Published September 28, 2010
The FBI and U.S. Labor Department are looking into two deals involving Andy Stern -- over a six-figure book contract given to the former head of the Service Employees International Union and payments to a labor leader convicted on separate fraud charges, a source familiar with the case told Fox News on Tuesday.
Alejandro Stephens, who was sentenced early this month to four months in prison and three months of home confinement for defrauding a non-profit organization in "bogus consulting agreements," is former president of SEIU local 660 in Los Angeles.
Questioning of Stern, who is a member of President Obama's debt commission, revolve around whether he paid Stephens $150,000 to do nothing as the local union boss. Stephens and Stern met with federal agents this summer to answer questions about the relationship.
An SEIU spokesman told Fox News that no labor official has been contacted in any way nor has received any inquiry of any kind from federal law enforcement officials regarding any investigation of Stern, who had signed off on Stephens' contract.
But the spokesman noted that when several unions merged to form SEIU local 660 in 2007, Stephens was dropped as president. He was offered a $75,000 per year consulting job.
SEIU demanded that Stephens return all the money he had gotten up front from his contract, which has been in arbitration since August 2008. The spokesman said SEIU has cooperated with federal investigators in the probe of Stephens.
Stephens' attorney, Roger Rosen, told The Associated Press that his client has not cooperated with federal officials and has no plans to do so in the future.
The disclosure about the federal inquiry of Stern comes just weeks ahead of contentious congressional elections in which the union is spending an estimated $44 million to support its favored Democratic candidates.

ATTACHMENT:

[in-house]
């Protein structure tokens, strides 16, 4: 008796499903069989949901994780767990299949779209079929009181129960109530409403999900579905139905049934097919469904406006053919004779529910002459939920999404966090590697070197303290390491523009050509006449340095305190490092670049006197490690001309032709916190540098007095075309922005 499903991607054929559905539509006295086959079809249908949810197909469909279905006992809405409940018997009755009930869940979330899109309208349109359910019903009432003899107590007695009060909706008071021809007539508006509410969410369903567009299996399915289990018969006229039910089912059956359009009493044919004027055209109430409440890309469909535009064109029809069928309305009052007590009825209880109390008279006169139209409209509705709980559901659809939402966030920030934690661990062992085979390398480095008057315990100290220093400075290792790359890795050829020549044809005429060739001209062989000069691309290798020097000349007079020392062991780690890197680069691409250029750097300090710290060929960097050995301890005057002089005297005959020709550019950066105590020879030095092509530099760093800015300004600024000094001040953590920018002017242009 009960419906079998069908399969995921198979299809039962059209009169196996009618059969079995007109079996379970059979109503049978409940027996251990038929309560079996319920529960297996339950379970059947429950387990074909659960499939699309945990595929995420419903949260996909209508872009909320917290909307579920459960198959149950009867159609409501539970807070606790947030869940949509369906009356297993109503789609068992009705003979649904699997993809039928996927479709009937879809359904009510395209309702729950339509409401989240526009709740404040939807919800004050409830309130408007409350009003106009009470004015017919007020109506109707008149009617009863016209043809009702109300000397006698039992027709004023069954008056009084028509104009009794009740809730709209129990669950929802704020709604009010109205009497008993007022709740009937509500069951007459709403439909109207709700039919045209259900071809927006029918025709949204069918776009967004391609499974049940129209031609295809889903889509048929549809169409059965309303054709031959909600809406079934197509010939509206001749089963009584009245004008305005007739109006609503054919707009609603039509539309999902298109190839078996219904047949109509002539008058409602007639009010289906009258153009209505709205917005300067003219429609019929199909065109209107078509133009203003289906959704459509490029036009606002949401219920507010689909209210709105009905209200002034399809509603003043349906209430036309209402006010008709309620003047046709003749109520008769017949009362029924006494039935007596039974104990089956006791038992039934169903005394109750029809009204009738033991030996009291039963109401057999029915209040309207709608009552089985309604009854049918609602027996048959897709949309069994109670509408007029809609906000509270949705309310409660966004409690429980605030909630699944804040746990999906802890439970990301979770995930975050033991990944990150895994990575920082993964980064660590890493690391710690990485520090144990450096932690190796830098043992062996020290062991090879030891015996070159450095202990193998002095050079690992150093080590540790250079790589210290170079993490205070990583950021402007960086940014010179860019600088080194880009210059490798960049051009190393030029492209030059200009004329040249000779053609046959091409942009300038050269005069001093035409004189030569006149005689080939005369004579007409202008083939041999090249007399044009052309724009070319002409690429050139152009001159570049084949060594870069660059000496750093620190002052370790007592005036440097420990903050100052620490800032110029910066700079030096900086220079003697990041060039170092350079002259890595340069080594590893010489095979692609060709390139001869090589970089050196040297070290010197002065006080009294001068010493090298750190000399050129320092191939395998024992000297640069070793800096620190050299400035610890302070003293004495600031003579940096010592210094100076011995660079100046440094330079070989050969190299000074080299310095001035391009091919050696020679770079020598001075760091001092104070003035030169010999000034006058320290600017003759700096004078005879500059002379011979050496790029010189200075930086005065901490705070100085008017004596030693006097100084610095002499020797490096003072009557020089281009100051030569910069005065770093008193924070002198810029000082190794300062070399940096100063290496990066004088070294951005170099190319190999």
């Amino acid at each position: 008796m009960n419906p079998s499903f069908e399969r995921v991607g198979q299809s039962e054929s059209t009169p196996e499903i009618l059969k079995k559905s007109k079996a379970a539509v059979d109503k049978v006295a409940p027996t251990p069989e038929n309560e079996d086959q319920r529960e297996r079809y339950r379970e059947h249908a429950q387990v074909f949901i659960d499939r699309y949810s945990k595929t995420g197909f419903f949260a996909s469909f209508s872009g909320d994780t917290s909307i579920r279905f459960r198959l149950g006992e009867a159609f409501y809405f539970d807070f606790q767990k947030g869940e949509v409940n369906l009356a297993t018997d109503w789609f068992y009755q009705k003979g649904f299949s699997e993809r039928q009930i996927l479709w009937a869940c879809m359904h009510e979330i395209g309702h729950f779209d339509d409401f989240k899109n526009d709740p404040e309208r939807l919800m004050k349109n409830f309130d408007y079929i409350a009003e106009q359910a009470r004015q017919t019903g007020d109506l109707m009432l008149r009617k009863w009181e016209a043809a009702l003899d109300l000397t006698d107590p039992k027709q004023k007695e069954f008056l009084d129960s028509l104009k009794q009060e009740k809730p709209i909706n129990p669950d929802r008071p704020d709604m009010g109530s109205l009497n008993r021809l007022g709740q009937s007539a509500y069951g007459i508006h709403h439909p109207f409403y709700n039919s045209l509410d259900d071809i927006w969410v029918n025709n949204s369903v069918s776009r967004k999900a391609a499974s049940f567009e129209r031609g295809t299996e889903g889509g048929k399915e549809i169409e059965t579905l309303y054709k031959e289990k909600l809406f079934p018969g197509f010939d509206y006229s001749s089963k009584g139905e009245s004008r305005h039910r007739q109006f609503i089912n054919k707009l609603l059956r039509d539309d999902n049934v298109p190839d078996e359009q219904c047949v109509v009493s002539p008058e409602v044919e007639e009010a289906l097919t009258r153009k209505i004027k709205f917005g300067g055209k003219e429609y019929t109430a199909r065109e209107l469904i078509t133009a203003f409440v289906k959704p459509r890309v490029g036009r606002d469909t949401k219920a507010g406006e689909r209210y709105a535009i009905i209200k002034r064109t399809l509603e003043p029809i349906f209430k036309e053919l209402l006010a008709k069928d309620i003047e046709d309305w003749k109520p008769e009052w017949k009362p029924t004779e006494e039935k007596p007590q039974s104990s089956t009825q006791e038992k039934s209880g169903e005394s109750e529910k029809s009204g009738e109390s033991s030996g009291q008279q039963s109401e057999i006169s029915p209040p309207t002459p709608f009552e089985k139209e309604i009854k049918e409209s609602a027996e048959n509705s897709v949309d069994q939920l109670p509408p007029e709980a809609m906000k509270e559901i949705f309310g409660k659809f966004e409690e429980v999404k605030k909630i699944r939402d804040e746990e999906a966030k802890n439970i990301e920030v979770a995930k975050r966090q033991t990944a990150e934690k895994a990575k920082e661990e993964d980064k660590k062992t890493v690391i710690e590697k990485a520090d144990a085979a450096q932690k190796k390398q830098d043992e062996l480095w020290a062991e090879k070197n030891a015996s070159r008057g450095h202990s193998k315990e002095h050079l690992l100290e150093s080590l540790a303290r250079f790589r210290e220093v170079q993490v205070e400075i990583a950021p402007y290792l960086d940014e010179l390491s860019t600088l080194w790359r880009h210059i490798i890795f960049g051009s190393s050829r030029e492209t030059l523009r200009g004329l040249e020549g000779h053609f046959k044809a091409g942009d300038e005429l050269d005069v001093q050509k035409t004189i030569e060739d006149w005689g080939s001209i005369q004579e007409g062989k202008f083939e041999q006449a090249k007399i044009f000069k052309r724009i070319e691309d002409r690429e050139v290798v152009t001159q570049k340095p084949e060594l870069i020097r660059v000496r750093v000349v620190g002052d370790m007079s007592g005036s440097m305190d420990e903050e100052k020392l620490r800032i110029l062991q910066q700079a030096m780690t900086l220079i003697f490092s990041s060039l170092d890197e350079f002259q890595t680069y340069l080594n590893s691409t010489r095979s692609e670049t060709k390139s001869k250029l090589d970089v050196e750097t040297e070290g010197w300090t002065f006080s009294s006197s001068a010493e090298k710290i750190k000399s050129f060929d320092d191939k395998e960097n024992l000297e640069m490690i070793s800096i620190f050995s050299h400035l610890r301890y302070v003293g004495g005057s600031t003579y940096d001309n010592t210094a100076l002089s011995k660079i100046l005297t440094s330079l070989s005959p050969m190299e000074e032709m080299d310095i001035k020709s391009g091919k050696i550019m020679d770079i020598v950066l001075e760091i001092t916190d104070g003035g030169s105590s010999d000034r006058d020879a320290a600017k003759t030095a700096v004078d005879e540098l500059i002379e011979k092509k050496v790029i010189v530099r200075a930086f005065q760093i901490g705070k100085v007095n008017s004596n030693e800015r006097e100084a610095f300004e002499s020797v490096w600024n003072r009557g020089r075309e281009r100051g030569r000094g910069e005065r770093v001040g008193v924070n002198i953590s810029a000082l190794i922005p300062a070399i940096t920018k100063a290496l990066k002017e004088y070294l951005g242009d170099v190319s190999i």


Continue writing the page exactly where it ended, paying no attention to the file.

Stern left his post at SEIU in April, two years before the end of his term. The most frequent visitor to the White House in 2009, he is also a research fellow at Georgetown University and a paid consultant for the SEIU.
One person who spoke to federal agents twice, in May and June, told The Associated Press that they asked about a 2006 contract in which Stern received a $175,000 advance from Simon & Schuster to write the book "A Country That Works." The SEIU and its locals bought thousands of copies of the book after it was published. The union also paid thousands to fact-check and promote the book, but Stern pocketed the advance.
SEIU spokeswaman Michelle Ringuette said the SEIU's executive board fully vetted and approved the project. The board told local unions that purchasing Stern's book "is a truly voluntary decision on the part of those who make it, and no adverse impact will result for anyone or any entity who refrains from purchasing or promoting the book," according to documents obtained by the AP. The board also instructed locals to make sure any book purchases were authorized by the local's constitution and bylaws.
Ringuette said the Simon & Schuster contract "did not require the purchase of a single book by SEIU." Stern also received no royalties from book sales to the union.
The Associated Press contributed to this report.